If the relationship between Henry Aaron and the baseball fans of Milwaukee is "one of the great love affairs of all time," as someone has said, then his return to County Stadium last week as a Milwaukee Brewer was one of the grand reunions.
A club record turnout of 48,160 showed its hankering for Hank by waving pennants and serenading him with a ditty to the tune of Hello, Dolly.
Welcome home, Henry.
Welcome home, Henry.
Ifs so nice to have you back
Where you belong.
The game itself, a 6-2 defeat of Cleveland, showed Aaron to be looking swell and going strong. He did not blast a home run, but he did get his first American League hit, run and RBI.
April 20, 1975
Anticipation for the day had been building since early November, when Aaron received a three a.m. phone call in Japan announcing the termination of his 21-year career with the Braves of Milwaukee and Atlanta. "I'm going home," he told the caller, Brewer President Bud Selig. "Isn't that great?"
For Aaron, home is where the heart is. He was born in Alabama 41 years ago and spent the last nine years in Atlanta. But Milwaukee is where he got his major league start, enjoyed 12 of his best seasons and hit more than half of his record 733 home runs. When the Braves did not offer him the player-development job he wanted for this season, he followed Babe Ruth's precedent of 40 years ago and went "home." The American League's designated-hitter rule will keep Aaron busy the next two years. After that he can work with young prospects "to perpetuity," as Selig puts it. "There's nothing I'm more proud of than bringing Henry Aaron back to Milwaukee," Selig says. "And that includes giving this town a new franchise five years ago."
Last Thursday, the day before the Brewers' home opener, Aaron returned the compliment at a civic luncheon. "I always thought you people were responsible for my career," he said. "When I made mistakes on the field, you stuck with me. Young players are blessed to be in a city like this."
It was clear and cold on Aaron's homecoming day, and when he arrived at the stadium an autograph seeker stopped him to say, "I haven't been back here since you left."
Once inside the clubhouse Aaron went to his cubicle, where he smoked a cigarette, drank a cup of coffee, sang a snatch of song: "He's got the whole world in His hands."
Among the other ballplayers getting dressed was the Brewers' shortstop, Robin Yount. At 19 he is the youngest player in the majors. Aaron, the oldest, batted .314 the year Yount was born.
"At first I didn't know how to address him," said Yount. "I was kind of scared, but finally I went up to him and said something like, "Hello, Mr. Aaron."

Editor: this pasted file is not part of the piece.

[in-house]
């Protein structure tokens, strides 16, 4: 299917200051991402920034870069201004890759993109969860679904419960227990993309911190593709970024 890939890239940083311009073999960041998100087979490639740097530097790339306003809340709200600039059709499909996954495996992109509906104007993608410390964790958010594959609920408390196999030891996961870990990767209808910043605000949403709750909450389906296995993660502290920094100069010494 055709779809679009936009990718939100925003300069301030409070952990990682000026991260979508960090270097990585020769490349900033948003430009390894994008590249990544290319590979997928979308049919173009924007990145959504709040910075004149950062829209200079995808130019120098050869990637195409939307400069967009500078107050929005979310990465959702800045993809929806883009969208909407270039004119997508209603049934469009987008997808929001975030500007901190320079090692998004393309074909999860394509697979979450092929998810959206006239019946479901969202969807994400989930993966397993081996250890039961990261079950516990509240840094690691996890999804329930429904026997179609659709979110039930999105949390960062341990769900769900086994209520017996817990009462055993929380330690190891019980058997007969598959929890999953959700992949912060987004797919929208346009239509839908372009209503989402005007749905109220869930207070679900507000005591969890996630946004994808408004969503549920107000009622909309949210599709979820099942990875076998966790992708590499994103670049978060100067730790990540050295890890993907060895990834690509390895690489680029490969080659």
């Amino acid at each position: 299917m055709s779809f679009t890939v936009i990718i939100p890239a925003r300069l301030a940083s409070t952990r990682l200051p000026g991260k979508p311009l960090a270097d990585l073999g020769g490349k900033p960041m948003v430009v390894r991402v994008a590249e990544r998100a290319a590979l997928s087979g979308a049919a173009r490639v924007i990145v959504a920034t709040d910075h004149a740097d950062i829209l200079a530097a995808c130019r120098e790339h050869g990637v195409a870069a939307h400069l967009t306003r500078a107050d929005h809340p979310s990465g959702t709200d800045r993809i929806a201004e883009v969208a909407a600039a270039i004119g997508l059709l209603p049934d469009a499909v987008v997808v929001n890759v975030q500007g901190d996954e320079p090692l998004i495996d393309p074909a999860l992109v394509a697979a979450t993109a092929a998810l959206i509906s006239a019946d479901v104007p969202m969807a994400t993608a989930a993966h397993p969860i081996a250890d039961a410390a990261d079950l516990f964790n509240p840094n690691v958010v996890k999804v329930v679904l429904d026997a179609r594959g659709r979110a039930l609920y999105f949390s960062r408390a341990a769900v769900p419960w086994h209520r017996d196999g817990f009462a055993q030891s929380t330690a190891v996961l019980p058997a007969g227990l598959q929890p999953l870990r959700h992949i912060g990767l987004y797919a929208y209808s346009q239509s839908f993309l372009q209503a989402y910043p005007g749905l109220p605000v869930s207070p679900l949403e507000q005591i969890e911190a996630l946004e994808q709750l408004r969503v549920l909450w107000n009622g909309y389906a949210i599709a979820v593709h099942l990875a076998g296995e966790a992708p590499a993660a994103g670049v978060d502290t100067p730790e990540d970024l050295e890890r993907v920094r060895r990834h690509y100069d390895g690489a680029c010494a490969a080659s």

Surveying his new-old surroundings before the game, Aaron said, "There isn't a player on this team who was around the year we won the World Series. But this is a good young team. I just want to help them win. I'll be able to play more this year, maybe 150 games. I could hit 30-35 home runs if I do. With that bat I'm as young as anybody."
Aaron is not as young as he was, however. In 17 spring training games he batted .226 and, during the season's first two games in Boston, he was the only regular to go hitless. "It takes me longer to get prepared," he said. "I know what I can do. In Boston all I saw was slow stuff. I like the high strike zone the American League has, but I don't think the pitchers throw as hard."
On the field the press pressed in. Yes, said Aaron yet again, he was glad to be back. Yes, Milwaukee is a great town. After the crowd had sung its welcome he walked out of the dugout to a standing ovation that lasted almost two minutes. "It was a great feeling, a great feeling," he said later. "Something I'll always remember." From home plate he told the crowd, "I've always felt a special place in my heart for Milwaukee. I hope we can write a new chapter in the hearts of so many wonderful fans."
Nice, but not the kind of drama his bat has provided so often in the past. That opportunity came with his turn at bat in the first inning. Indian Pitcher Jim Perry kept his sliders low, however, and Aaron could do no better than walk.
Two innings later he came up again, with nobody out and men on first and third. He asked Manager Del Crandall if he should try a sacrifice bunt, but Crandall told him to swing away. He did, hitting a ground ball to short which forced the runner at second but allowed the man on third to score. Moments later Aaron was retired himself, when Crandall ordered a steal that was as unsuccessful as it was unexpected.
Before batting in the sixth inning, Aaron went into the clubhouse to warm up, returning in time to see John Briggs lead off with a home run. Then he stirred the crowd with a long foul before ripping a line-drive hit off Third Baseman Buddy Bell's glove. The crowd roared—as if, Aaron noted later, "I'd hit a grand slam."
He grounded out in the seventh, finishing one for three. "I felt good," he concluded, "the best I've felt yet. I just hope all the excitement is over now so I can play baseball."
For Henry Aaron, the player who made Milwaukee famous, that will take a while.